- Water tablets (diuretics e.g. spironolactone and acetazolamide)
- Metoclopramide (for feeling sick or being sick)
- Probenecid and sulfinpyrazone (for gout)
- Sulphonamide antibiotics (e.g. co-trimoxazole)
- Zafirluklast (for asthma)
- Antacids (for indigestion) or adsorbents (e.g. kaolin for diarrhoea)
If you are unsure about interactions with any other medicines, talk to your pharmacist. This includes medicines prescribed by your doctor and medicine you have bought for yourself, including herbal and homeopathic remedies.
How to take this medicine
Check the foil is not broken before use. If it is, do not take that tablet.
|AGE||How many to take||How often to take|
|Adults of 16 years and over||One or two||Once a day|
In some cases your doctor may advise you to take more tablets. In this case follow your doctor’s instructions.
Swallow the tablet whole with water. Do not cut, chew or crush the tablet.
Do not give to children under 16 years, unless your doctor tells you to.
Do not take more than the amount recommended above.
! If you take too many tablets: Talk to a doctor straight away.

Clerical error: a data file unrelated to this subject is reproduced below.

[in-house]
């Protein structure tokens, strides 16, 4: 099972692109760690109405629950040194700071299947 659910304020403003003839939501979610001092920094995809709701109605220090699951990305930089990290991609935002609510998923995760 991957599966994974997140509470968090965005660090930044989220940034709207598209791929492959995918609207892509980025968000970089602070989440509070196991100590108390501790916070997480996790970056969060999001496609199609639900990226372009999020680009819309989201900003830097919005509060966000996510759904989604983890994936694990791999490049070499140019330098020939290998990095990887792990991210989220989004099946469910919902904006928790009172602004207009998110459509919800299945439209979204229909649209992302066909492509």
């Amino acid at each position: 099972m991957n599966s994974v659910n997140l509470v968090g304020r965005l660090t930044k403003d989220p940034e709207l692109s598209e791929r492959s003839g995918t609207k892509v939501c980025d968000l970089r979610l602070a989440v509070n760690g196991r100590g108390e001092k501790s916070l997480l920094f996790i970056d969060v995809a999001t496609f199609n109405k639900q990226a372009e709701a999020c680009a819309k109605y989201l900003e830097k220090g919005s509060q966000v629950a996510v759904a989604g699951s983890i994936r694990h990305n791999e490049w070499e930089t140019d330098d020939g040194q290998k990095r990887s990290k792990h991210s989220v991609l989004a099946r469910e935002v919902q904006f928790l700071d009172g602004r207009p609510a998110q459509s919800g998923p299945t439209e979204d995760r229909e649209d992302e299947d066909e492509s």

Possible side effects
Most people will not have problems, but some may get some. ! If you get any of these serious side effects, stop taking the tablets. See a doctor at once:
- You are sick and it contains blood or dark particles that look like coffee grounds
- Pass blood in your stools or pass black tarry stools
- Difficulty in breathing, asthma, swelling of the face, neck, tongue or throat, runny nose (severe allergic reactions)
- Unusual bleeding which may cause blood in the urine, coughing up blood or a stroke due to bleeding in the brain
These other effects are less serious.
If they bother you talk to a pharmacist:
- Other allergic reactions such as itchy skin or skin rash
- Feeling sick, being sick, heartburn, stomach irritation or pain
- Ringing in the ears
- Pain in your lower abdomen or back, difficulty in passing urine – this maybe a sign of kidney stones
- Nose bleeds (if a nose bleed is severe or lasts for a long time, talk to a doctor straight away)
- Feeling very tired or severely exhausted
- Unusual bruising or infections such as sore throats – this may be a sign of very rare changes in the blood
If any side effect becomes severe, or you notice any side effect not listed here, please tell your pharmacist or doctor.
How to store this medicine
Do not store above 25°C.
Store in the original package.
Keep this medicine in a safe place out of the sight and reach of children, preferably in a locked cupboard.
Use by the date on the end flap of the carton.
What is in this medicine
Each gastro-resistant tablet contains Aspirin 75 mg, which is the active ingredient.
As well as the active ingredient, the tablets also contain potato starch, calcium hydrogen phosphate dihydrate (E341), microcrystalline cellulose (E460), talc (E553b), methacrylic acid-ethylacrylate – copolymer (containing sodium laurilsulfate, polysorbate 80), macrogol, simeticone.
The pack contains 28 white, circular tablets, plain on both sides.